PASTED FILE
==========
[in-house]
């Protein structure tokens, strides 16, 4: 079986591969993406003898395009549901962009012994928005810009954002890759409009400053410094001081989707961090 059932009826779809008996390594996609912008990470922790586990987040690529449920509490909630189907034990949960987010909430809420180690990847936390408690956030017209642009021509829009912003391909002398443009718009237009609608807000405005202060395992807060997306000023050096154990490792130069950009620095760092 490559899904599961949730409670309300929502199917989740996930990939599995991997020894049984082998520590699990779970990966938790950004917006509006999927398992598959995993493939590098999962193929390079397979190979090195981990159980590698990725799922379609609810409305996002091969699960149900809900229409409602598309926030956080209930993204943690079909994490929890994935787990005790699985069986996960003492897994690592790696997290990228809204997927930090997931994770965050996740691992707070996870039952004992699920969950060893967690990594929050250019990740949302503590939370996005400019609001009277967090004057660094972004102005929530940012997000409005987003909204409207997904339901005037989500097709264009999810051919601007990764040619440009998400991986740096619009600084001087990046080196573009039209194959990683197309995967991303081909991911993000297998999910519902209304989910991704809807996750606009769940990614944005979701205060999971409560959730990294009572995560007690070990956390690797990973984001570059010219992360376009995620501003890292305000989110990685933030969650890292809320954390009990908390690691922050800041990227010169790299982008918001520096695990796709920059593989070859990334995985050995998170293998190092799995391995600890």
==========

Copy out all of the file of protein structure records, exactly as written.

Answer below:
[in-house]
């Protein structure tokens, strides 16, 4: 079986591969993406003898395009549901962009012994928005810009954002890759409009400053410094001081989707961090 059932009826779809008996390594996609912008990470922790586990987040690529449920509490909630189907034990949960987010909430809420180690990847936390408690956030017209642009021509829009912003391909002398443009718009237009609608807000405005202060395992807060997306000023050096154990490792130069950009620095760092 490559899904599961949730409670309300929502199917989740996930990939599995991997020894049984082998520590699990779970990966938790950004917006509006999927398992598959995993493939590098999962193929390079397979190979090195981990159980590698990725799922379609609810409305996002091969699960149900809900229409409602598309926030956080209930993204943690079909994490929890994935787990005790699985069986996960003492897994690592790696997290990228809204997927930090997931994770965050996740691992707070996870039952004992699920969950060893967690990594929050250019990740949302503590939370996005400019609001009277967090004057660094972004102005929530940012997000409005987003909204409207997904339901005037989500097709264009999810051919601007990764040619440009998400991986740096619009600084001087990046080196573009039209194959990683197309995967991303081909991911993000297998999910519902209304989910991704809807996750606009769940990614944005979701205060999971409560959730990294009572995560007690070990956390690797990973984001570059010219992360376009995620501003890292305000989110990685933030969650890292809320954390009990908390690691922050800041990227010169790299982008918001520096695990796709920059593989070859990334995985050995998170293998190092799995391995600890």